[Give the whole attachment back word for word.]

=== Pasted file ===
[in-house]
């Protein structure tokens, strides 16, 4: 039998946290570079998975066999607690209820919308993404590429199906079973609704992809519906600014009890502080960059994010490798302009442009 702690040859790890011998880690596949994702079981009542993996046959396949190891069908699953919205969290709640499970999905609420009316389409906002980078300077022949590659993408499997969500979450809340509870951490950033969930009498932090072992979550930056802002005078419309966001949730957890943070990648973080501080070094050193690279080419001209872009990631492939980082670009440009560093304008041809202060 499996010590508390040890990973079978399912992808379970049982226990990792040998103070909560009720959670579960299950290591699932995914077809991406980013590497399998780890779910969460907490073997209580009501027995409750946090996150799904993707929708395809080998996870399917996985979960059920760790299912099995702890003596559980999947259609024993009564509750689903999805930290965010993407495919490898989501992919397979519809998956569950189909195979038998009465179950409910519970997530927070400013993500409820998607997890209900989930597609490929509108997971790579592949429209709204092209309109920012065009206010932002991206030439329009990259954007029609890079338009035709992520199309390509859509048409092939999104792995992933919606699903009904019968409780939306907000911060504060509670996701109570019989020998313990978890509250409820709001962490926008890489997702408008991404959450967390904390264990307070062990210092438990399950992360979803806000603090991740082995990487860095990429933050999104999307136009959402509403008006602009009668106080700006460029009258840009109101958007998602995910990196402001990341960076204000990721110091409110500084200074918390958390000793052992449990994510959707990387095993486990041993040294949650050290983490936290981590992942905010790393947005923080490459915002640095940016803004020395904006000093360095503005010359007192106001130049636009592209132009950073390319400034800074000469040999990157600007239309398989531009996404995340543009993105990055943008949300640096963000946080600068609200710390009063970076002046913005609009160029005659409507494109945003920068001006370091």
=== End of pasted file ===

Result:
[in-house]
């Protein structure tokens, strides 16, 4: 039998946290570079998975066999607690209820919308993404590429199906079973609704992809519906600014009890502080960059994010490798302009442009 702690040859790890011998880690596949994702079981009542993996046959396949190891069908699953919205969290709640499970999905609420009316389409906002980078300077022949590659993408499997969500979450809340509870951490950033969930009498932090072992979550930056802002005078419309966001949730957890943070990648973080501080070094050193690279080419001209872009990631492939980082670009440009560093304008041809202060 499996010590508390040890990973079978399912992808379970049982226990990792040998103070909560009720959670579960299950290591699932995914077809991406980013590497399998780890779910969460907490073997209580009501027995409750946090996150799904993707929708395809080998996870399917996985979960059920760790299912099995702890003596559980999947259609024993009564509750689903999805930290965010993407495919490898989501992919397979519809998956569950189909195979038998009465179950409910519970997530927070400013993500409820998607997890209900989930597609490929509108997971790579592949429209709204092209309109920012065009206010932002991206030439329009990259954007029609890079338009035709992520199309390509859509048409092939999104792995992933919606699903009904019968409780939306907000911060504060509670996701109570019989020998313990978890509250409820709001962490926008890489997702408008991404959450967390904390264990307070062990210092438990399950992360979803806000603090991740082995990487860095990429933050999104999307136009959402509403008006602009009668106080700006460029009258840009109101958007998602995910990196402001990341960076204000990721110091409110500084200074918390958390000793052992449990994510959707990387095993486990041993040294949650050290983490936290981590992942905010790393947005923080490459915002640095940016803004020395904006000093360095503005010359007192106001130049636009592209132009950073390319400034800074000469040999990157600007239309398989531009996404995340543009993105990055943008949300640096963000946080600068609200710390009063970076002046913005609009160029005659409507494109945003920068001006370091």